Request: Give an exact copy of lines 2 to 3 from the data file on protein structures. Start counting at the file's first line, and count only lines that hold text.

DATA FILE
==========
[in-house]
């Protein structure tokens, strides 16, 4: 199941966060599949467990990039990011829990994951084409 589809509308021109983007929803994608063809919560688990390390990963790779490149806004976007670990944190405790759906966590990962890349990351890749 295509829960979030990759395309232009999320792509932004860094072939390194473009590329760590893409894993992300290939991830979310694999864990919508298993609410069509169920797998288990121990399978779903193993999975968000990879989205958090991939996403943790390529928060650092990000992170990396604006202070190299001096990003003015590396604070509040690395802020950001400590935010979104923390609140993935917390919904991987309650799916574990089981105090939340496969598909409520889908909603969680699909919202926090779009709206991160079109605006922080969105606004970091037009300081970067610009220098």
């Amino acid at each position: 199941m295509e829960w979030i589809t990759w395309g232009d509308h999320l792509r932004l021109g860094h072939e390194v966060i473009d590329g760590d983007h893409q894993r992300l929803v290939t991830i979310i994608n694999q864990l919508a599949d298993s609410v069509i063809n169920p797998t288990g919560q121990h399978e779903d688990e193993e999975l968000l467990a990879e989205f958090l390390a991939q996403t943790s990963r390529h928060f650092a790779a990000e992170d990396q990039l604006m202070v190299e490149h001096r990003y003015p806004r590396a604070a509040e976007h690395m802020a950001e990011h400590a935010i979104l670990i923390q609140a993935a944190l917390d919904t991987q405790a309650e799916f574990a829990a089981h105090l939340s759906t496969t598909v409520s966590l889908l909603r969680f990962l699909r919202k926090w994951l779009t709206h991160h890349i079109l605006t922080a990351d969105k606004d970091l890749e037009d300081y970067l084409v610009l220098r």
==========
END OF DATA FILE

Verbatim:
């Protein structure tokens, strides 16, 4: 199941966060599949467990990039990011829990994951084409 589809509308021109983007929803994608063809919560688990390390990963790779490149806004976007670990944190405790759906966590990962890349990351890749 295509829960979030990759395309232009999320792509932004860094072939390194473009590329760590893409894993992300290939991830979310694999864990919508298993609410069509169920797998288990121990399978779903193993999975968000990879989205958090991939996403943790390529928060650092990000992170990396604006202070190299001096990003003015590396604070509040690395802020950001400590935010979104923390609140993935917390919904991987309650799916574990089981105090939340496969598909409520889908909603969680699909919202926090779009709206991160079109605006922080969105606004970091037009300081970067610009220098």
């Amino acid at each position: 199941m295509e829960w979030i589809t990759w395309g232009d509308h999320l792509r932004l021109g860094h072939e390194v966060i473009d590329g760590d983007h893409q894993r992300l929803v290939t991830i979310i994608n694999q864990l919508a599949d298993s609410v069509i063809n169920p797998t288990g919560q121990h399978e779903d688990e193993e999975l968000l467990a990879e989205f958090l390390a991939q996403t943790s990963r390529h928060f650092a790779a990000e992170d990396q990039l604006m202070v190299e490149h001096r990003y003015p806004r590396a604070a509040e976007h690395m802020a950001e990011h400590a935010i979104l670990i923390q609140a993935a944190l917390d919904t991987q405790a309650e799916f574990a829990a089981h105090l939340s759906t496969t598909v409520s966590l889908l909603r969680f990962l699909r919202k926090w994951l779009t709206h991160h890349i079109l605006t922080a990351d969105k606004d970091l890749e037009d300081y970067l084409v610009l220098r």